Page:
Captitalism operating philosophies (and good old common sense) say that if I can find a man to do what someone else is doing and better--plus, the bonus that he will work for less money--then I will have no choice but to go with him regradless of whether I feel comfortable with his ways. Results are all that matters and for good reason.

True, some won't take advantage and they will either sink or barely keep afloat.
 
Old 02-15-2002, 12:41 PM   #15
kervin
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Quote:
Originally posted by Malicious

Take some sage advice from an old-timer. All of those jobs will involve programming at some level and if you have learned good program design and implementation principles, it will definitely help in any of those career choices.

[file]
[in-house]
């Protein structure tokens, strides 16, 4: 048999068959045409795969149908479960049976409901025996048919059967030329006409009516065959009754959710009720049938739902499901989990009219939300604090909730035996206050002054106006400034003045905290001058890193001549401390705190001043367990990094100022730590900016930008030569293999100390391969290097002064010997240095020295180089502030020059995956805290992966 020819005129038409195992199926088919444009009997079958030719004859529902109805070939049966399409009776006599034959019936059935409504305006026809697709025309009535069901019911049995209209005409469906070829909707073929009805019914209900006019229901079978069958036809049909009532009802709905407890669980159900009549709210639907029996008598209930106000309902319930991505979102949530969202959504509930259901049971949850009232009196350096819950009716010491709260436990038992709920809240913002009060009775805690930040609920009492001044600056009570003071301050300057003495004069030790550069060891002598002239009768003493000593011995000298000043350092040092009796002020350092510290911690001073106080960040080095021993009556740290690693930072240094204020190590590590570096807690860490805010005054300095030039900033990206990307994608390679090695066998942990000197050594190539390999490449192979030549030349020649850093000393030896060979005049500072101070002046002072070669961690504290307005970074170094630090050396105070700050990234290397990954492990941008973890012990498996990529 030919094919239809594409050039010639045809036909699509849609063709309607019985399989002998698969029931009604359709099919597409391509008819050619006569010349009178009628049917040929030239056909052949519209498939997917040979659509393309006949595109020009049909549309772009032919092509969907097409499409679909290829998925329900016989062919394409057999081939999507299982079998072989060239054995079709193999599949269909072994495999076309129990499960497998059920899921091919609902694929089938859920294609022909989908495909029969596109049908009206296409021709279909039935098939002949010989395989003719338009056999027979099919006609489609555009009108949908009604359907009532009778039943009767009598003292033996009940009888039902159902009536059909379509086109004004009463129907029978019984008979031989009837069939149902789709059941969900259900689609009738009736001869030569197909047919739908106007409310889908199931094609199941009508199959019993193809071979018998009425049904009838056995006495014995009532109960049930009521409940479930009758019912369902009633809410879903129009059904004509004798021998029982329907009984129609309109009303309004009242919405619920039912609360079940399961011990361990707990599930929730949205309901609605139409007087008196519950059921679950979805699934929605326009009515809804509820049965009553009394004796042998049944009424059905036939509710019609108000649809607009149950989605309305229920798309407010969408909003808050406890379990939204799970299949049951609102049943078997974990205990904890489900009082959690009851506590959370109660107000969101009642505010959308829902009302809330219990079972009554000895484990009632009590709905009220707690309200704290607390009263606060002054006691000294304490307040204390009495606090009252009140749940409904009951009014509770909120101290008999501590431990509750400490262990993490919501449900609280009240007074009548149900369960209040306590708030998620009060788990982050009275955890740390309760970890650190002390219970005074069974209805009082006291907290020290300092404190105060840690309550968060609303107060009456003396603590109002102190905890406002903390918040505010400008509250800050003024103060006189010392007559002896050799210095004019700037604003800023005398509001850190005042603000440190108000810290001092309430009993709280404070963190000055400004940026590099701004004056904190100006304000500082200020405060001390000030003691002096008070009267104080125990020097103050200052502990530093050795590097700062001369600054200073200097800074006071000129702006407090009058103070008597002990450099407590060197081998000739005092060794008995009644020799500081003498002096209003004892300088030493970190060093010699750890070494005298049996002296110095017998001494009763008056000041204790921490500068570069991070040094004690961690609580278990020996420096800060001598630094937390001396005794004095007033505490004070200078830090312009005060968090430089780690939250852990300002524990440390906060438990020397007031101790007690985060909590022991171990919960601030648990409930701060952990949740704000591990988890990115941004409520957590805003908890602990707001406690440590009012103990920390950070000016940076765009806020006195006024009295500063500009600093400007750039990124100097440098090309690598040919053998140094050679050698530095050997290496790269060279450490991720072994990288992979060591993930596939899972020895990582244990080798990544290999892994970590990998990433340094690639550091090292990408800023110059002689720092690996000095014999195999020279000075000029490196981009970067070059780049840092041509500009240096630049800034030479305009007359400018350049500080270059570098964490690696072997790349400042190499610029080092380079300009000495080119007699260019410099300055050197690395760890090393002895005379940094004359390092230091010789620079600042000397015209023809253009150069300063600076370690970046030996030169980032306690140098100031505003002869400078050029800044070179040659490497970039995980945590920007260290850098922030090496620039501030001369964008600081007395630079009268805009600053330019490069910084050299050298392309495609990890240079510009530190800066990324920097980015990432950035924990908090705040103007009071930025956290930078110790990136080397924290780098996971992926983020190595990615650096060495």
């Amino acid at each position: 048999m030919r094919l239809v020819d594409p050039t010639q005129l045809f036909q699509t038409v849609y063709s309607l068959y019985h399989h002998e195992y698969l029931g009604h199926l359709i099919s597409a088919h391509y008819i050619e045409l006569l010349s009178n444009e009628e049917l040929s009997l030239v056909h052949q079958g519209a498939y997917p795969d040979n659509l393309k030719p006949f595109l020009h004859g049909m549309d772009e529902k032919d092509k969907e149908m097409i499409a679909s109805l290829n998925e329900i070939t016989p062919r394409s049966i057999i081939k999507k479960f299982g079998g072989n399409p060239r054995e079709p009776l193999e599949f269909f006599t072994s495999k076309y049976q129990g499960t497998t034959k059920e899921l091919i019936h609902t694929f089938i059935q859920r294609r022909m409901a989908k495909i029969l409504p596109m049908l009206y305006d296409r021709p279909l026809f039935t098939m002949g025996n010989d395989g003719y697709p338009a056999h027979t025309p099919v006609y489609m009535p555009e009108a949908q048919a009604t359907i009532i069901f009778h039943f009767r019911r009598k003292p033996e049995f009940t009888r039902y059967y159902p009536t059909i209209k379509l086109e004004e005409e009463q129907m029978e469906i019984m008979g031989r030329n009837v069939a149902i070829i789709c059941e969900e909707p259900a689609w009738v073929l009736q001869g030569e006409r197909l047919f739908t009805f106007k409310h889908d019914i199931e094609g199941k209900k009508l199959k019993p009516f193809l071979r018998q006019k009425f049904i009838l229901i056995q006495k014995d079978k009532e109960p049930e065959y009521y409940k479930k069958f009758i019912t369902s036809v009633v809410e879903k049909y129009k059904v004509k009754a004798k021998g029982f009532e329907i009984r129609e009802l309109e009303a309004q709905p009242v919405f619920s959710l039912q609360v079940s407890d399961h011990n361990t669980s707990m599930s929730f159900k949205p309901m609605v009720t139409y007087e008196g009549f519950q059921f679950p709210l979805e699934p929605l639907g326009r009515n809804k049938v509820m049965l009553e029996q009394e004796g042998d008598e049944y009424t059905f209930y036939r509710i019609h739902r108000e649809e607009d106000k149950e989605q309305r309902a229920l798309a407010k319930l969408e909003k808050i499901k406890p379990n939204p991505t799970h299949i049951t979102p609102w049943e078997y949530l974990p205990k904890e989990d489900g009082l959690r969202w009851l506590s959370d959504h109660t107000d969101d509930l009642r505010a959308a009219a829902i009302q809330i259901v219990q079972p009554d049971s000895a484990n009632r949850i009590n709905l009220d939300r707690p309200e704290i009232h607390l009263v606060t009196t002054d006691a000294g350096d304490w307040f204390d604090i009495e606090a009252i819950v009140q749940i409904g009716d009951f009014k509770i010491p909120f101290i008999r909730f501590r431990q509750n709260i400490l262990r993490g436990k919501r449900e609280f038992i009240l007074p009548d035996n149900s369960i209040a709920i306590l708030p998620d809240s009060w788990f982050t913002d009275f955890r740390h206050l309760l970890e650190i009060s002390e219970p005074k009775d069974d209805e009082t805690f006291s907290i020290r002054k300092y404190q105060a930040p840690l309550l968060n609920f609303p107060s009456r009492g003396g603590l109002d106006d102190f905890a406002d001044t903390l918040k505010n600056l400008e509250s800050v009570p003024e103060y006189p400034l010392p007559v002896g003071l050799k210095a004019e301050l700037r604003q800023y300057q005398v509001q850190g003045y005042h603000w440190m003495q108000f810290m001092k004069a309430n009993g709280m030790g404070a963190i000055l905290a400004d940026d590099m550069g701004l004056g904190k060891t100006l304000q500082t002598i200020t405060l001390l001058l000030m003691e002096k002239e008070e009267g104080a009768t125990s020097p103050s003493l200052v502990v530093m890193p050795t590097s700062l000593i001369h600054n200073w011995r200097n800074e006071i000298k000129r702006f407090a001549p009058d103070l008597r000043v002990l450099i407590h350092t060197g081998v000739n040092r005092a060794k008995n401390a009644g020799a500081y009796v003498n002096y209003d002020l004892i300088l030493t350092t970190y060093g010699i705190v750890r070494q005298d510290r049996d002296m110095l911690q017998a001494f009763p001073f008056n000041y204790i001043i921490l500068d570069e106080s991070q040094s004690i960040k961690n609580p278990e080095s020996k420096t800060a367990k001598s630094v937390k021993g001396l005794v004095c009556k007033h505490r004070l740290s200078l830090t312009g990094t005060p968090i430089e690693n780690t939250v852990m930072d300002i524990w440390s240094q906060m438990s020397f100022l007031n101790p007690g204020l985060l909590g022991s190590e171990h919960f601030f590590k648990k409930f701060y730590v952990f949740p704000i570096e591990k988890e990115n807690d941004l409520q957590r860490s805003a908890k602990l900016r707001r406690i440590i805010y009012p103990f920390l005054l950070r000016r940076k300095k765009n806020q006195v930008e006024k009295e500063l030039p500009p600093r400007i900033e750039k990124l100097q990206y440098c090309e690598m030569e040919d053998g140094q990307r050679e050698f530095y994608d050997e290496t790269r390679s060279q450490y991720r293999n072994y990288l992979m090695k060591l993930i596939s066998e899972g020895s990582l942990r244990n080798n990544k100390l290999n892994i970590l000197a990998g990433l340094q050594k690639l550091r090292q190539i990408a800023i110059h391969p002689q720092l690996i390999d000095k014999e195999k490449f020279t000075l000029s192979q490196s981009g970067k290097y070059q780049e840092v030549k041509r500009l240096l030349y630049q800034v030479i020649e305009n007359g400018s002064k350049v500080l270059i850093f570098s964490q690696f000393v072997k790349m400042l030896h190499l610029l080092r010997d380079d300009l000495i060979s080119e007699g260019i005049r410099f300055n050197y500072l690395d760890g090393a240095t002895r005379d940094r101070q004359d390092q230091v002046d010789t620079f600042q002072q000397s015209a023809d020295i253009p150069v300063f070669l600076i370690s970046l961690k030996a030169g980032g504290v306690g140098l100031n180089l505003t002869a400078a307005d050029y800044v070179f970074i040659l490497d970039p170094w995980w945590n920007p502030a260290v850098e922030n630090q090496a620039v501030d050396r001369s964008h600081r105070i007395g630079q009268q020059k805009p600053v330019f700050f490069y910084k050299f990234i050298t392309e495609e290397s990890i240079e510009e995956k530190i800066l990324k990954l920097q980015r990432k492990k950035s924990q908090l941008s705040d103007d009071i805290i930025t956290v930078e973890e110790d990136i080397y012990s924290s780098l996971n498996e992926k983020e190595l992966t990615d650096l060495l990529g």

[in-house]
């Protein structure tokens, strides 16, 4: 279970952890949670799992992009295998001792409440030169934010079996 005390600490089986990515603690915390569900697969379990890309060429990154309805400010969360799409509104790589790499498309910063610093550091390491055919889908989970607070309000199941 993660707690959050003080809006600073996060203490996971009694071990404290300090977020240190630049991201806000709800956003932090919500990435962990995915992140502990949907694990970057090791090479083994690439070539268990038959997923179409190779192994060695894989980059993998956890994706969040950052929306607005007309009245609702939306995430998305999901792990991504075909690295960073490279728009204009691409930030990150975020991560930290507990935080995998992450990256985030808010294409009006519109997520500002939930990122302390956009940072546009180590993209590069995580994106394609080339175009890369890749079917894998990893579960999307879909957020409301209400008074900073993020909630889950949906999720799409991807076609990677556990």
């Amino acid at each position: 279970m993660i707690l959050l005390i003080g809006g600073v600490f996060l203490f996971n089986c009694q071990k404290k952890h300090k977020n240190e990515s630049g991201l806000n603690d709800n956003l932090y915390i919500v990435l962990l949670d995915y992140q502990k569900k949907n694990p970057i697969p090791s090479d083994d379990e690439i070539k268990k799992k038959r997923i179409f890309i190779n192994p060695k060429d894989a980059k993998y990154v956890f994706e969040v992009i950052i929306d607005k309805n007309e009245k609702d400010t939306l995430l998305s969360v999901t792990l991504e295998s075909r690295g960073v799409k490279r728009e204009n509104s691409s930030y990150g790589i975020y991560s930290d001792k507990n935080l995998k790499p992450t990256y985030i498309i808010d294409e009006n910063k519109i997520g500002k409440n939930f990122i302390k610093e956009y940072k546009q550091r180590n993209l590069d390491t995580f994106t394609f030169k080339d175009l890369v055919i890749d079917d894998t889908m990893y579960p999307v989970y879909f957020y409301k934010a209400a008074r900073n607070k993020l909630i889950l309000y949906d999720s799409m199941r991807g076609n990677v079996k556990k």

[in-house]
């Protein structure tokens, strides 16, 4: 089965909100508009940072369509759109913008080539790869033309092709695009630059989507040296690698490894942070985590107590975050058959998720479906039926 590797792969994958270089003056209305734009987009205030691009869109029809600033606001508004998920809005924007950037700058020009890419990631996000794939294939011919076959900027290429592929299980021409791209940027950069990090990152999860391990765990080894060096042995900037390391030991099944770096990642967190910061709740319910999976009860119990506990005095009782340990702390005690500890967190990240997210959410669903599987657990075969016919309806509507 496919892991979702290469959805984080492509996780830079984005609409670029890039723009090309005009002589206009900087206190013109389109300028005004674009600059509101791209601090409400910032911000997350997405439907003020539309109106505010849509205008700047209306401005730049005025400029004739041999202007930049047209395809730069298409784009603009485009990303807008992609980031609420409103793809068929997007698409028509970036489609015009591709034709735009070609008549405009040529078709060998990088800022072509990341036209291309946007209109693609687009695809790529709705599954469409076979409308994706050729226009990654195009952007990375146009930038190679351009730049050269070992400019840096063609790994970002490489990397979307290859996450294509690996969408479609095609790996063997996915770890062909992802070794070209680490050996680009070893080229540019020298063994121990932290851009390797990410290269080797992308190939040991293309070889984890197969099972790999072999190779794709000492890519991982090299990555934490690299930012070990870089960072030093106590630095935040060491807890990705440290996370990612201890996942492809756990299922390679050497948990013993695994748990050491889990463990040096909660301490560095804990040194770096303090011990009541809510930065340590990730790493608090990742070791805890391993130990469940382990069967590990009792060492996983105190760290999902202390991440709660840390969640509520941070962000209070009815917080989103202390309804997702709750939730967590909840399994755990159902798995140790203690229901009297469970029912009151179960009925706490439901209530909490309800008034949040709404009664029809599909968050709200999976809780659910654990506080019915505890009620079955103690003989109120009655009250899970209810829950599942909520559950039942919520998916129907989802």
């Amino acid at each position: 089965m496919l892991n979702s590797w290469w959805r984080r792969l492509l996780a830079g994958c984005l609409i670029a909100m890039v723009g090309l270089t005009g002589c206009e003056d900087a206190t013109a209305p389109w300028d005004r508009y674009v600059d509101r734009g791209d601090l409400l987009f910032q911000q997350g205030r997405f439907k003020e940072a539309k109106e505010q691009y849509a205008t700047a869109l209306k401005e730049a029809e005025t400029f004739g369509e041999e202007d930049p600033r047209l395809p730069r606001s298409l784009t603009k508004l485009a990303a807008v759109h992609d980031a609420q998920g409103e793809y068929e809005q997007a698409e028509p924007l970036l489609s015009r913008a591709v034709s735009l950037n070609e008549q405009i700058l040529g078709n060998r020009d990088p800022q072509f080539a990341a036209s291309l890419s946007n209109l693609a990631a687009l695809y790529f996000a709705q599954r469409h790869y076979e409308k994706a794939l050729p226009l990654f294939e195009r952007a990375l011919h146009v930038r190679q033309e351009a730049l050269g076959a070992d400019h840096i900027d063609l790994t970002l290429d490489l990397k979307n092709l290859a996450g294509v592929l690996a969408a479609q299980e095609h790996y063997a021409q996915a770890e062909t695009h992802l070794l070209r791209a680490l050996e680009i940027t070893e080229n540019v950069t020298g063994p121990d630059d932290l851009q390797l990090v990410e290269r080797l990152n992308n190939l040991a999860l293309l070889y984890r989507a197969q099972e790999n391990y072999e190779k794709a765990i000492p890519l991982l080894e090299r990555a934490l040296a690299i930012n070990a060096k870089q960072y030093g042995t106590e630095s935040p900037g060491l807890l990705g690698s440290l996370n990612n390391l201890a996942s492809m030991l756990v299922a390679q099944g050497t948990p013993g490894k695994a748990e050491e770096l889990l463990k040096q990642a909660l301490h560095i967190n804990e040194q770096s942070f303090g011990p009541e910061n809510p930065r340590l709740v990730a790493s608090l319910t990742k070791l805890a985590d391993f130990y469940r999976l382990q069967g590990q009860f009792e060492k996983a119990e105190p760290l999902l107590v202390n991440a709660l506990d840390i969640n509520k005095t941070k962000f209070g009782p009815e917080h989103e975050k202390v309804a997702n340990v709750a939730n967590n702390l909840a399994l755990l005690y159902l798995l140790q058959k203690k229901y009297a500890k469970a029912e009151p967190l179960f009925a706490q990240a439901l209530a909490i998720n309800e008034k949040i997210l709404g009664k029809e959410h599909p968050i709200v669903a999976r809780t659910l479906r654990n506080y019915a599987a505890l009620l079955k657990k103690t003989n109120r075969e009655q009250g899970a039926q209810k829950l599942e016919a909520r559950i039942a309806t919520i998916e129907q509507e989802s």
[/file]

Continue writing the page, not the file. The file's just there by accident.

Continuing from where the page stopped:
This is *so* true. I keep telling students that and they look at me like I'm crazy.

No matter what field of computer science you take, learn the principles of programming. Learning a language or two relevant to your area is even better.

I'm a network admin right now, and we're using perl scripts to poll routers for SNMP info, for stuff like IP conflicts, etc. These scripts aren't difficult at all, but make the task a lot easier.

In system administration we've used thousands of lines of scripts to tie services that don't want to speak to each other, etc.

Even if you don't program directly, you may need an understanding of programming to figure out why a system is malfunctioning.